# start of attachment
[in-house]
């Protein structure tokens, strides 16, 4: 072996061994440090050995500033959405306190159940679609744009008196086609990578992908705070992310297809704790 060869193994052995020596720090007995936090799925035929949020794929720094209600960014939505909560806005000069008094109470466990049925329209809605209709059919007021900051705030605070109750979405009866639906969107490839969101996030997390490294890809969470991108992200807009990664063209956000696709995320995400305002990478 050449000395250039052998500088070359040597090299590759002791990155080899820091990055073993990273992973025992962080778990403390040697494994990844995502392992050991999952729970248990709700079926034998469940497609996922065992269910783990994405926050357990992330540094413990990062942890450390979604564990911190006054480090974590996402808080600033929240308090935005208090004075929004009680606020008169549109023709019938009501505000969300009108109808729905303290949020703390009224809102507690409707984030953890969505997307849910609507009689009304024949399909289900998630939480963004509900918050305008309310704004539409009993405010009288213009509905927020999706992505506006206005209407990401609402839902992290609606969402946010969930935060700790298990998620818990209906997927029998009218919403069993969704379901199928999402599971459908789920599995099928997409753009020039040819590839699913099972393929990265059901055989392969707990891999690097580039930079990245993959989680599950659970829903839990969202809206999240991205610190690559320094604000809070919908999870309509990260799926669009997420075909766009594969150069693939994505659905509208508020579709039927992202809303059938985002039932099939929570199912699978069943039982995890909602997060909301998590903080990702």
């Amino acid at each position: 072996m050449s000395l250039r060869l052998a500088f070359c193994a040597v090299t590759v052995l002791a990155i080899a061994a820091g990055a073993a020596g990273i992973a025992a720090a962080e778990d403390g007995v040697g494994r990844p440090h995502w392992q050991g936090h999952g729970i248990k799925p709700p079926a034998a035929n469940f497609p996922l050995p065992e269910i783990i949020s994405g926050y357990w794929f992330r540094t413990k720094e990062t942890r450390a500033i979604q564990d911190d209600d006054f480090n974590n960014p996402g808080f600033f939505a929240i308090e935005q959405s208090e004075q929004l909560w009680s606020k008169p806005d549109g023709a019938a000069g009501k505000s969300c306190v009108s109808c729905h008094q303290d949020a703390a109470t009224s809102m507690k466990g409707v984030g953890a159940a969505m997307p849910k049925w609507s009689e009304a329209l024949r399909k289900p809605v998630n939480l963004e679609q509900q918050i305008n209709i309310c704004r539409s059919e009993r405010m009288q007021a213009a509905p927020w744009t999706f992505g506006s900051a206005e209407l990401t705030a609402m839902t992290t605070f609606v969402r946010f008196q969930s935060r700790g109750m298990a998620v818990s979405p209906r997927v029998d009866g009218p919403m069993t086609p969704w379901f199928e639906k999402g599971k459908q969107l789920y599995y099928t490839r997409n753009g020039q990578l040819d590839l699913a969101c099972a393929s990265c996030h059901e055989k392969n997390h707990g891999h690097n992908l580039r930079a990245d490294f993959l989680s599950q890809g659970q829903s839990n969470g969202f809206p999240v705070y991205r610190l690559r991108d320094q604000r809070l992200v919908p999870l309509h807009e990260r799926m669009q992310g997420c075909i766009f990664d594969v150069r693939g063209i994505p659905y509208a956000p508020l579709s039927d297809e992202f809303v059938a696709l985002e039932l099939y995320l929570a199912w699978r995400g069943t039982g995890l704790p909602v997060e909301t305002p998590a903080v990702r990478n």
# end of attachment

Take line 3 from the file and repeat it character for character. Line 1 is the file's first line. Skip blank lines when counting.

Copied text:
């Amino acid at each position: 072996m050449s000395l250039r060869l052998a500088f070359c193994a040597v090299t590759v052995l002791a990155i080899a061994a820091g990055a073993a020596g990273i992973a025992a720090a962080e778990d403390g007995v040697g494994r990844p440090h995502w392992q050991g936090h999952g729970i248990k799925p709700p079926a034998a035929n469940f497609p996922l050995p065992e269910i783990i949020s994405g926050y357990w794929f992330r540094t413990k720094e990062t942890r450390a500033i979604q564990d911190d209600d006054f480090n974590n960014p996402g808080f600033f939505a929240i308090e935005q959405s208090e004075q929004l909560w009680s606020k008169p806005d549109g023709a019938a000069g009501k505000s969300c306190v009108s109808c729905h008094q303290d949020a703390a109470t009224s809102m507690k466990g409707v984030g953890a159940a969505m997307p849910k049925w609507s009689e009304a329209l024949r399909k289900p809605v998630n939480l963004e679609q509900q918050i305008n209709i309310c704004r539409s059919e009993r405010m009288q007021a213009a509905p927020w744009t999706f992505g506006s900051a206005e209407l990401t705030a609402m839902t992290t605070f609606v969402r946010f008196q969930s935060r700790g109750m298990a998620v818990s979405p209906r997927v029998d009866g009218p919403m069993t086609p969704w379901f199928e639906k999402g599971k459908q969107l789920y599995y099928t490839r997409n753009g020039q990578l040819d590839l699913a969101c099972a393929s990265c996030h059901e055989k392969n997390h707990g891999h690097n992908l580039r930079a990245d490294f993959l989680s599950q890809g659970q829903s839990n969470g969202f809206p999240v705070y991205r610190l690559r991108d320094q604000r809070l992200v919908p999870l309509h807009e990260r799926m669009q992310g997420c075909i766009f990664d594969v150069r693939g063209i994505p659905y509208a956000p508020l579709s039927d297809e992202f809303v059938a696709l985002e039932l099939y995320l929570a199912w699978r995400g069943t039982g995890l704790p909602v997060e909301t305002p998590a903080v990702r990478n």